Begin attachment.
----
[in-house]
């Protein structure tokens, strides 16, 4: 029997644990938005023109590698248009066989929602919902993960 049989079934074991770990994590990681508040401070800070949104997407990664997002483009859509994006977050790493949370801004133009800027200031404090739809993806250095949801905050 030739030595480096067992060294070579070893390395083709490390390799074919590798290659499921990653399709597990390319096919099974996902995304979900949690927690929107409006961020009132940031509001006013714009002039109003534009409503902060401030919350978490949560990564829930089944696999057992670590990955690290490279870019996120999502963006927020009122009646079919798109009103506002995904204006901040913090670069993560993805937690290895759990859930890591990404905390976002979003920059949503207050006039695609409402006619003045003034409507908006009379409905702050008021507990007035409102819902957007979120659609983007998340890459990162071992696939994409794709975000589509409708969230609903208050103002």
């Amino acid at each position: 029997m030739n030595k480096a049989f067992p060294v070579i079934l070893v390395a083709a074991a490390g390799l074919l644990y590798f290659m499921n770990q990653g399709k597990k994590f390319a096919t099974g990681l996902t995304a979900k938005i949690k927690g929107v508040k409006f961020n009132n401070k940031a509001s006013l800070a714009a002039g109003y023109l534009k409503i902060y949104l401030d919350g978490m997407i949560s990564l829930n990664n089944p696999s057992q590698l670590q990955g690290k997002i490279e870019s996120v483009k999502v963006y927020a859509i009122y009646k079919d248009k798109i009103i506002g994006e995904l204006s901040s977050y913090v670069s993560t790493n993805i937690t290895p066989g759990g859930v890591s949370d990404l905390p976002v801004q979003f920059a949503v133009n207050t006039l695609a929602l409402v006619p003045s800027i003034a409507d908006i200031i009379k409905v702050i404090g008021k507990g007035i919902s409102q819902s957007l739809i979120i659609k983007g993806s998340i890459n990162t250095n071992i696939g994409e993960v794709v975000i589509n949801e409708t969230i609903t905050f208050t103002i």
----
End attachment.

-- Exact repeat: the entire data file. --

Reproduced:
[in-house]
């Protein structure tokens, strides 16, 4: 029997644990938005023109590698248009066989929602919902993960 049989079934074991770990994590990681508040401070800070949104997407990664997002483009859509994006977050790493949370801004133009800027200031404090739809993806250095949801905050 030739030595480096067992060294070579070893390395083709490390390799074919590798290659499921990653399709597990390319096919099974996902995304979900949690927690929107409006961020009132940031509001006013714009002039109003534009409503902060401030919350978490949560990564829930089944696999057992670590990955690290490279870019996120999502963006927020009122009646079919798109009103506002995904204006901040913090670069993560993805937690290895759990859930890591990404905390976002979003920059949503207050006039695609409402006619003045003034409507908006009379409905702050008021507990007035409102819902957007979120659609983007998340890459990162071992696939994409794709975000589509409708969230609903208050103002």
């Amino acid at each position: 029997m030739n030595k480096a049989f067992p060294v070579i079934l070893v390395a083709a074991a490390g390799l074919l644990y590798f290659m499921n770990q990653g399709k597990k994590f390319a096919t099974g990681l996902t995304a979900k938005i949690k927690g929107v508040k409006f961020n009132n401070k940031a509001s006013l800070a714009a002039g109003y023109l534009k409503i902060y949104l401030d919350g978490m997407i949560s990564l829930n990664n089944p696999s057992q590698l670590q990955g690290k997002i490279e870019s996120v483009k999502v963006y927020a859509i009122y009646k079919d248009k798109i009103i506002g994006e995904l204006s901040s977050y913090v670069s993560t790493n993805i937690t290895p066989g759990g859930v890591s949370d990404l905390p976002v801004q979003f920059a949503v133009n207050t006039l695609a929602l409402v006619p003045s800027i003034a409507d908006i200031i009379k409905v702050i404090g008021k507990g007035i919902s409102q819902s957007l739809i979120i659609k983007g993806s998340i890459n990162t250095n071992i696939g994409e993960v794709v975000i589509n949801e409708t969230i609903t905050f208050t103002i």